Guinea hens go nuts anytime there is a Hawk around. The down side to Guinea hens is they are not good breeders and dumb as rocks. Some take off never to return, they are likely to move into a neighbors tree a hundred yards away. Your flock of Guineas slowly shrinks down to nothing.

I put a large pile of smaller branches around, Guineas sound the alarm and the Chickens head for the coop or the brush pile. Geese get combative. A small blackberry thicket also works well.

Long range tactics and planning are more likely to get results, picking off a few Hawks is unlikely to be effective.

And lastly what goes up must come down, where is that bullet going after it hits a Hawk. You are responsible for it.

Bocajnala 09-16-2017 11:18 AM

Do not shoot up in the air with a .243.

Again, please, do not do this. All legal things aside, it's a horrible idea.


mrbb 09-16-2017 12:11 PM

like others have said, shooting at birds of prey in tree's is super dangerous, a .243 bullet will pas right thru a hawk, or like bird and still travel FAR< up to 2-3 miles or MORE
the FACT you wish to bury it, already imply's you know its wrong! and I agree Illegal

if your chickens are being attached by a Hawk, and you LEGALLY can shoot it,
you have to shoot it while its attacking NOT a random hawk in a tree that may or may not be the same bird!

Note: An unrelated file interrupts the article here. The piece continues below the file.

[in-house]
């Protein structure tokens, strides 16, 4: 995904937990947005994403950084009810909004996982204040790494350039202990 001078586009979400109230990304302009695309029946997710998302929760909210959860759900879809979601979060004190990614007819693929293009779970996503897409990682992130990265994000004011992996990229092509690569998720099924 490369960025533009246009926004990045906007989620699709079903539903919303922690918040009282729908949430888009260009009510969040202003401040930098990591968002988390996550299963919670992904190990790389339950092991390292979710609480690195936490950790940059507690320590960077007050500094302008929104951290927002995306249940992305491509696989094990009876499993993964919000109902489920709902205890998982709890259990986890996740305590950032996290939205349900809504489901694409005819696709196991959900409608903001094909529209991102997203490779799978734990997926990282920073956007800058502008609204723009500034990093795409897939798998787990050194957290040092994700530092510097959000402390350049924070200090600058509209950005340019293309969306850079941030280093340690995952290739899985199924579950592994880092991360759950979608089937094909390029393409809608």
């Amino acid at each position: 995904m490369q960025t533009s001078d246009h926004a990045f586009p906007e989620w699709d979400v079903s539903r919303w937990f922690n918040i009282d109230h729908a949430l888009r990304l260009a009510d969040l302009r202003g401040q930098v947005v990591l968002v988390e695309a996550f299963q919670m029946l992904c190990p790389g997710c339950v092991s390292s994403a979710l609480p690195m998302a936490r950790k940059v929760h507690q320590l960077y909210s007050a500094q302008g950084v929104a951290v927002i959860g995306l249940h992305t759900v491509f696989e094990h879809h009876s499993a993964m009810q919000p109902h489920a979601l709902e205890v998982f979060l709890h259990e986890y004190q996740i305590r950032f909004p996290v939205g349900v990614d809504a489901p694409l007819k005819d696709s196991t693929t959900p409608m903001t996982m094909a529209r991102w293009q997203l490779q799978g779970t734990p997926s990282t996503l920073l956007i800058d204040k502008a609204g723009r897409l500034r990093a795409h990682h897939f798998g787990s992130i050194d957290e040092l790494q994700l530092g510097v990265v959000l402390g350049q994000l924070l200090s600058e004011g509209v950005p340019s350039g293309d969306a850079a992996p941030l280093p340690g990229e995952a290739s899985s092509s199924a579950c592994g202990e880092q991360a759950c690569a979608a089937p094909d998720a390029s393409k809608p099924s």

your asking for trouble here with shooting protected birds

better idea and CHEAPER than a federal fine, is BUY some netting and place it above your chicken coop to protect them
IF you have free roaming chickens, YOU just asking for a few to go MIA, its PART of having them free roam

I have had chickens and know many that do
they DON"T cost any where as much as a fine for shooting a protected bird of prey!
Please DON"T shoot high power rifles into the air, its just Unsafe and can KILL someone!

Bocajnala 09-16-2017 12:31 PM

My chickens free range. This year I added three guinea hens and haven't lost any chickens all summer. Probably the first summer I haven't lost any birds at all.

I don't know what those guineas do.. But it seems to be working.

Oldtimr 09-16-2017 12:54 PM

Probably make a lot of noise when try see a hawk and the rest of the chickens run under cover. Guineas are good watchdogs and they eat lots of ticks.

Wolven 09-16-2017 02:15 PM

@Oldtimr although you could have said that more nicely you are right.

Wolven 09-16-2017 02:20 PM

@MudderChuck Guineas, geese, and firecrackers it is, then; I'll get a couple. Thank you.
@Bocajnala Ouch! I'm convinced, no shooting hawks....
@mrbb ^

Gm54-120 09-17-2017 07:41 AM

We always kept guineas for watch "dogs". They work great and are mostly self sufficient. Ours would roost in a tree near the coop at night.

They can be a bit loud though and they can be annoying to other farm birds if you have too many.

All times are GMT -8. The time now is 12:56 AM.

Copyright 2018 MH Sub I, LLC dba Internet Brands. All rights reserved. Use of this site indicates your consent to the Terms of Use.